The Vermont Institute of Natural Science is proud to announce that we are developing a series of new research projects. As stewards of our 47-acre Nature Center in Quechee, Vt. and our 327 acres of managed forest at Old Pepper Place Nature Reserve in Washington, Vt., we are in a unique position to observe and record natural trends through time, taking advantage of both the expansive space and combination of distinctive microenvironments present. Furthermore, the VINS Forest Canopy Walk provides countless opportunities to study the vertical continuum of habitats via unprecedented access to the subtly different layers of the forest canopy.
Current and future research projects represent the fulfillment of an important aspect of VINS’ work, notes Vermont Institute of Natural Science Executive Director Charles F. Rattigan. “Research has always been an important part of the VINS mission, and we are pleased to add these new research projects to our selection.” The current moment of environmental distress makes now the time to undertake this work, Rattigan adds. “The timing is based on the challenges that we face as a society to more actively protect the natural world.”
Key to the selection of projects is the involvement of all in research. “These projects are driven by various citizen science research, and this fits with our mission of environmental education and encouraging people to care for the environment by actively engaging discovery and sharing observations,” Rattigan notes. In addition to the participation of community members, the research fulfills VINS’ commitment to environmental protection by generating data that will be useful for conservation work, both now and in the future.
“The more long-term data we can generate, the more we can discover about how things are interconnected,” VINS Research Coordinator Jim Armbruster notes. “When we determine how things are interconnected, we can work on better approaches to protect the nature of our region.”
As VINS undertakes in-depth research projects on its two properties, the goal is to generate ecological data at both locations. Our current long-term projects include: VINS Breeding Bird Survey (begun June 2020); Project NestWatch and Project FeederWatch; Monarch Watch; Dragonfly Detectives (in conjunction with Black River Action Team); and ongoing monitoring of our weather station, game cameras, our forest and turtle activity on our campus. The data that we generate will be recorded in a VINS archive and shared with the public and researchers through citizen science projects such as iNaturalist and the Cornell Lab of Ornithology’s eBird, NestWatch and FeederWatch programs. We also collaborate with other organizations that share a similar mission to our own to generate useful data.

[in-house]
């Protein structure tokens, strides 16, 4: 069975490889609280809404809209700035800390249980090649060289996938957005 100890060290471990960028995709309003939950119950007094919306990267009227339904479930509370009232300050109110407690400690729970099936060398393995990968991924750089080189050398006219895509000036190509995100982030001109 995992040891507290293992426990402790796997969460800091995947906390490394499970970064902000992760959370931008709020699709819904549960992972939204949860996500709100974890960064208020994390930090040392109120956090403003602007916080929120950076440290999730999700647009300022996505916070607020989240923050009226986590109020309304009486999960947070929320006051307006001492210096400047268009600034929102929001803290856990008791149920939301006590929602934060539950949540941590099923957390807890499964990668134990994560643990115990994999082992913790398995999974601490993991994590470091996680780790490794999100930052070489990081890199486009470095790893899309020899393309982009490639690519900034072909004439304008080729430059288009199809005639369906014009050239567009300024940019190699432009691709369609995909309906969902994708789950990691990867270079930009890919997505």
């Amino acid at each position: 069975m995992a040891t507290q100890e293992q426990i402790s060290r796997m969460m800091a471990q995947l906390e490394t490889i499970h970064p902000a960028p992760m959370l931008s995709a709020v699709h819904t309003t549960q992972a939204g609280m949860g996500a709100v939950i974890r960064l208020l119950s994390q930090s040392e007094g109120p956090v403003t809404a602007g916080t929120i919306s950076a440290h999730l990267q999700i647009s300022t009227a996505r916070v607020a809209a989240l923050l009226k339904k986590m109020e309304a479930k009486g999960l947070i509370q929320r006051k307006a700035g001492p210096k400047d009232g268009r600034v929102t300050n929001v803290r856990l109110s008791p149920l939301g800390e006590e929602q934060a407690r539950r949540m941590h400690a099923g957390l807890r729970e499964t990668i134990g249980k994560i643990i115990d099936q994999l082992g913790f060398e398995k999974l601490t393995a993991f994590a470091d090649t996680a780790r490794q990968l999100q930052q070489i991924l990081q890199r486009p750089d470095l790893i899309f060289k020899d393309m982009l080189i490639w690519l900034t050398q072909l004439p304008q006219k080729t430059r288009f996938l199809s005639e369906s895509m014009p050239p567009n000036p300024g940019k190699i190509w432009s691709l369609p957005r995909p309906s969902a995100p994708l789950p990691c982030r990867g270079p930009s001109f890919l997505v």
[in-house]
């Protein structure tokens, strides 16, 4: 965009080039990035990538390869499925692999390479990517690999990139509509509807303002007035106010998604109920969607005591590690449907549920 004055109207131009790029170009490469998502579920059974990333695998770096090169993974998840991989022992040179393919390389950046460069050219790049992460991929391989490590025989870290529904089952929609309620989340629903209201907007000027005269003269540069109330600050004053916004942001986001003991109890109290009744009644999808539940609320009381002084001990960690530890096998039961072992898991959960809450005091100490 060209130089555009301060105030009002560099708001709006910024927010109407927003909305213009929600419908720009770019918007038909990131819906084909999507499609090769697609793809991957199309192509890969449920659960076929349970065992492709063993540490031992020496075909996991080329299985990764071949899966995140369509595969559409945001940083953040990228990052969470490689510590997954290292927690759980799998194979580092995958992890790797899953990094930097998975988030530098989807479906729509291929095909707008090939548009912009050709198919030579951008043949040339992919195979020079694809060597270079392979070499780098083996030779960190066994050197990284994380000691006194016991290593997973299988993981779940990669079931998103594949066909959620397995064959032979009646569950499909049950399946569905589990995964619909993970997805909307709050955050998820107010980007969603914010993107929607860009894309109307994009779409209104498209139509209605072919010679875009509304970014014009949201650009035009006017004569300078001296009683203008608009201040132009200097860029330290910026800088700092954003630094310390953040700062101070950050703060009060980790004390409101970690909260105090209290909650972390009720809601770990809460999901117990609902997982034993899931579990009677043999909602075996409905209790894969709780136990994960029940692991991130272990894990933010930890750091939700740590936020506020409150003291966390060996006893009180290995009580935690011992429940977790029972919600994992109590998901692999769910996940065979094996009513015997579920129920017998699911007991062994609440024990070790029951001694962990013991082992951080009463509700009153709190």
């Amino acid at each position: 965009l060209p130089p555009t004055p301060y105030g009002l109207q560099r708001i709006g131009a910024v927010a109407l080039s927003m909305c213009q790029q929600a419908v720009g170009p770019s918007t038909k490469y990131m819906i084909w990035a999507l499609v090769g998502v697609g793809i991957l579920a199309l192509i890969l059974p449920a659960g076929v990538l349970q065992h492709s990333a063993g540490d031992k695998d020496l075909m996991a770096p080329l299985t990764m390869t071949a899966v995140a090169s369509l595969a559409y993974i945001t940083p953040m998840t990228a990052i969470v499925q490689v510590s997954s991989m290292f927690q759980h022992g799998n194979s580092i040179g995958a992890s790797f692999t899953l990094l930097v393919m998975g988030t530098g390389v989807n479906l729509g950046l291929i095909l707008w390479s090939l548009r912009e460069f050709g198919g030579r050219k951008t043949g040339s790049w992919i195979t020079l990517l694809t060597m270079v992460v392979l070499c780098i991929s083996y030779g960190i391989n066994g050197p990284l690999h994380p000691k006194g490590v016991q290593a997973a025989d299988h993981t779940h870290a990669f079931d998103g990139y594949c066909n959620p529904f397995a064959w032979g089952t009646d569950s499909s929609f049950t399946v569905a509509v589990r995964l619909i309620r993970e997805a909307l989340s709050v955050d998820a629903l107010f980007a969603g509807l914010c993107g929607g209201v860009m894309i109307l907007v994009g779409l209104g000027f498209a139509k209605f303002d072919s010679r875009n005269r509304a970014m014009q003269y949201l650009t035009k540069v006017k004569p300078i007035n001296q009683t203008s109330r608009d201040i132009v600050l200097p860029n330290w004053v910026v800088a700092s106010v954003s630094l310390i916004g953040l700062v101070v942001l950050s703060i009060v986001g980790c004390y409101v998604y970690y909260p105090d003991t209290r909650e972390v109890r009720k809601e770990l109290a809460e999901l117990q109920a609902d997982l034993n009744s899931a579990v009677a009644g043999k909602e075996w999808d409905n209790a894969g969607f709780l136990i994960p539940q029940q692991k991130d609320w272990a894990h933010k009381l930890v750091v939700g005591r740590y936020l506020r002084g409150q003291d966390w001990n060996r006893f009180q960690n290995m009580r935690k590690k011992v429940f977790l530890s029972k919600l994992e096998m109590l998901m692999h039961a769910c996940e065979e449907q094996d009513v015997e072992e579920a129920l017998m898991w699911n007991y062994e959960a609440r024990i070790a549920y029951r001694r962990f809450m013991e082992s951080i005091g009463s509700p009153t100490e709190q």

One collaborative project entails lake monitoring at Lake Pinneo in Quechee, Vt., in cooperation with the Vermont Department of Environmental Conservation. This project combines citizen science with public health and safety, with Armbruster monitoring weekly for potentially toxic cyanobacteria blooms in the water. Projects such as this one are, Armbruster says, “a great way to get the word out that VINS is involved in research and monitoring projects like this that have a direct benefit to our local community.” Future projects will include a regional firefly study in partnership with Mass Audubon as well as crayfish research with the White River Partnership.
The unifying goal of these diverse projects is gaining accurate, local knowledge in order to more effectively protect the environment of our region.